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Lydia Capital - insurance (fraudulent?)

2008-06-20

Count of distinct funds: 1
Capital base: ?
Loss: $34M lost to fraud (alleged)

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stories: bizjournals.com, co.uk, boston.com

Conviction, 2009-04-08:

Per BizJournals:

A Massachusetts federal court has ordered a British man to pay $2.78 million in restitution, interest and penalties for orchestrating a scheme to defraud more than 60 investors who invested in his phony hedge fund operation based in Boston.

The Securities and Exchange Commission said Wednesday that Glenn Manterfield, a principal at Lydia Capital LLC, was originally charged in April 2007 for allegedly defrauding clients who had invested $34 million in a Lydia Capital fund — the so-called Lydia Capital Alternative Investment Fund.

In reality, Manterfield, a U.K. citizen, and an affiliate, Evan K. Anderson, failed to invest in a portfolio of life insurance policies — as originally promised — and instead used the money for their own personal gain. The SEC also said the duo lied about Lydia’s investment returns, invented business partners, glossed over Manterfield’s “significant criminal history” and generally misstated the nature of the investment firm’s assets.

Implosion, 2008-06-20:

We have been informed that Lydia is now in receivership, which can be confirmed by looking at the company's web site (it has been replaced with a court-ordered information page). Thus it seems the fund itself is certainly operating no more, so we are now considering them "imploded".

Original Ailing Entry, 2008-05-21:

This entry tracks a potential fraud. The Boston Globe article (from back in April 2008) has good preliminaries:

In a complaint filed late Thursday, the Securities and Exchange Commission charged fund manager Lydia Capital sold shares in a hedge fund to clients without disclosing that their investment process could eventually render their hedge fund's assets "either worthless or virtually worthless," the agency stated.

In all the hedge fund called Lydia Capital Alternative Investment Fund LP raised $33 million from at least 57 investors in Taiwan, according to the SEC and Massachusetts Secretary of State William Francis Galvin, who filed a similar action. Galvin also charges that the principals have charged the investors millions of dollars illegitimately.

...

The regulators charge Lydia and its principals participated in a complex scheme whose details still remain under investigation. The heart of the scheme allegedly centered on the funds' investments in "life settlement" securities, or the purchase of life insurance policies from individual holders for less than their face value. Typically these policies are sold when the holder no longer needs the coverage, though some carriers restrict when policies may be resold.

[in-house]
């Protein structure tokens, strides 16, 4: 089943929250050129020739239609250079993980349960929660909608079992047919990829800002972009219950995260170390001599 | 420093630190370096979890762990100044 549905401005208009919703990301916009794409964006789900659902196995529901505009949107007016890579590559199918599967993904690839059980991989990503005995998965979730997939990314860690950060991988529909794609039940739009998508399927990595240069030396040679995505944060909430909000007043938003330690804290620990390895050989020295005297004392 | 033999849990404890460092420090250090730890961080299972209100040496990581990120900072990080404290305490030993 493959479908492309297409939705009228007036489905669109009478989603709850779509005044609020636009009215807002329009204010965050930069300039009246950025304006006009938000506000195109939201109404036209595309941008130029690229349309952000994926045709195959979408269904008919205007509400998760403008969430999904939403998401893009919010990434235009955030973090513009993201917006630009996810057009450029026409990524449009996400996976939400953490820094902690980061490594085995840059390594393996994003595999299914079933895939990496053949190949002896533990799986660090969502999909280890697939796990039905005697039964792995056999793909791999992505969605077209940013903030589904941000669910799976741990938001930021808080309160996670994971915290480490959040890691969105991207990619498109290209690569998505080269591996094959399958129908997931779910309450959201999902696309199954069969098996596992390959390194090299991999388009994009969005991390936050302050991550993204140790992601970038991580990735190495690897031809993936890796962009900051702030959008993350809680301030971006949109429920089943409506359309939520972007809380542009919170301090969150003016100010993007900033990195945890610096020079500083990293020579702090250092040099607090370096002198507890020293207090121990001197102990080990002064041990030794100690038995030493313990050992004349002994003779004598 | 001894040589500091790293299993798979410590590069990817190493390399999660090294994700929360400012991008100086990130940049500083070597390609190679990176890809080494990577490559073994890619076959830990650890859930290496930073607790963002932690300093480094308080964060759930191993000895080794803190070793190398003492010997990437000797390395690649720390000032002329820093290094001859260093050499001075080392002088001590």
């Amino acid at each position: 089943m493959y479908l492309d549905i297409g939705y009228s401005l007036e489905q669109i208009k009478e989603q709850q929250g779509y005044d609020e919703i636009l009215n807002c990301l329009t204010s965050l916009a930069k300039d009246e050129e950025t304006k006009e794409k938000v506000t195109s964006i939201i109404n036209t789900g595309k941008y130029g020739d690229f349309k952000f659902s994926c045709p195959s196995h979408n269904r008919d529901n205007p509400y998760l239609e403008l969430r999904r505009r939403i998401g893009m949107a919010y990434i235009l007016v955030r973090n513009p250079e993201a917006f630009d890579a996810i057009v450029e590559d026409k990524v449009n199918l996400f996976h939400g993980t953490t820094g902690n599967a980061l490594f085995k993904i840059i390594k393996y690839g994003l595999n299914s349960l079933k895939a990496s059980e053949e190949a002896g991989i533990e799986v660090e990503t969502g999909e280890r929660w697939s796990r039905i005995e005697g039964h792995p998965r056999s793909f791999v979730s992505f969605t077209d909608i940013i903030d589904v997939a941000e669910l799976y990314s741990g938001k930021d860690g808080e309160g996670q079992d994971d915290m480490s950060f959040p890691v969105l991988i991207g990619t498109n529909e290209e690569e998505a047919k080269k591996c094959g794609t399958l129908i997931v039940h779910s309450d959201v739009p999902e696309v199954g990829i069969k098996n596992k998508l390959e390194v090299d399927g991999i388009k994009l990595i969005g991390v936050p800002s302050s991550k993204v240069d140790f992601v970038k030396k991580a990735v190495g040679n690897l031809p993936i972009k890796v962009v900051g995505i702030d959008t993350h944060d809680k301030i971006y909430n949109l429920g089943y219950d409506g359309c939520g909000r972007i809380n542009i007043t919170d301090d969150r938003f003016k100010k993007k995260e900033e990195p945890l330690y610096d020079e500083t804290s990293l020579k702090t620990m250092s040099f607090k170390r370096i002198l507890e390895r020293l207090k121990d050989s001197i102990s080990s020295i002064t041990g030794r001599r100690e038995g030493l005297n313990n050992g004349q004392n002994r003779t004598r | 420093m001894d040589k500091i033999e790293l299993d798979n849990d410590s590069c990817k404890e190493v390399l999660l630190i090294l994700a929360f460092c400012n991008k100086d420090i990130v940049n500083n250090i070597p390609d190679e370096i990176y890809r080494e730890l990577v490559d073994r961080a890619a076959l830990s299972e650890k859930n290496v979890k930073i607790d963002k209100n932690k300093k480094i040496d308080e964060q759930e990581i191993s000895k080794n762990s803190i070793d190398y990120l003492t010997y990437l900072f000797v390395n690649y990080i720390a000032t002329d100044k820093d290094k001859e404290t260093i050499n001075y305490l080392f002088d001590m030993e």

This page has some more perspective on the case:

It sounds open and shut, but it isn't. In fact the question of whether owners of life insurance policies have the right to sell the policies, and under what circumstances, is currently one of the hottest issues being debated by the National Association of Insurance Commissioners (NAIC). Persons who purchase life insurance have a long-recognized right to sell their policies to third parties, proponents of such transactions say. If they have that right, why should the insurers ask whether that is their intent and claim the right to rescind if the answer provided is incorrect? Insurers respond that life insurance is designed to protect the families and businesses of the insured, not to provide windfall profits to investors.

It seems something of a grey area was being exploited.

More recently,

The High Court has frozen around GBP 500,000 of assets held in the UK belonging to Glenn Manterfield of Sheffield, who the SEC has accused of conspiring with a US citizen to defraud investors in Lydia Capital, a US hedge fund.

It certainly seems the investigation is expanding.

permalink to this record | forum thread


Comments:

bad_santa at 07:15 2008-06-16 said:
To the owner of this site,

First, I'd like to say that I have enjoyed your site. It has been, until now, very informative.

That said, it seems that you have your facts completely wrong and you are currently misrepresenting an entire sector in the hedge fund industry.

Life Settlements is, and will continue to be, a legitimate asset class. Moreover, there are plenty of legitimate and highly regarded funds in this sector. The biggest being an Austrailian fund focused on the US insurance market that has accumulated over $1B in assets under management in the past 24 months ($500M coming from institutional investors). Please refer to their site: http://www.lifesettlementsfund.com/

In addition, there has been zero fraud discovered with regards to Lydia Capital. As a matter of fact, the portfolio has been turned over to a Receiver and the portfolio has actually been evaluated as profitable. The facts of the case do not lead to fraud and soon the managers involved will be vindicated. If you really want to point the finger at someone, maybe blame the US and UK authorities for interfering in a profitable and legitimate investment scheme, and for causing so many problems for the 57 Taiwanese investors who were involved--not to mention the financial planners involved who sold the product. Their pain and frustration, unfortunately, continues because the Receiver seems to like to milk profits far more than returning the client's money.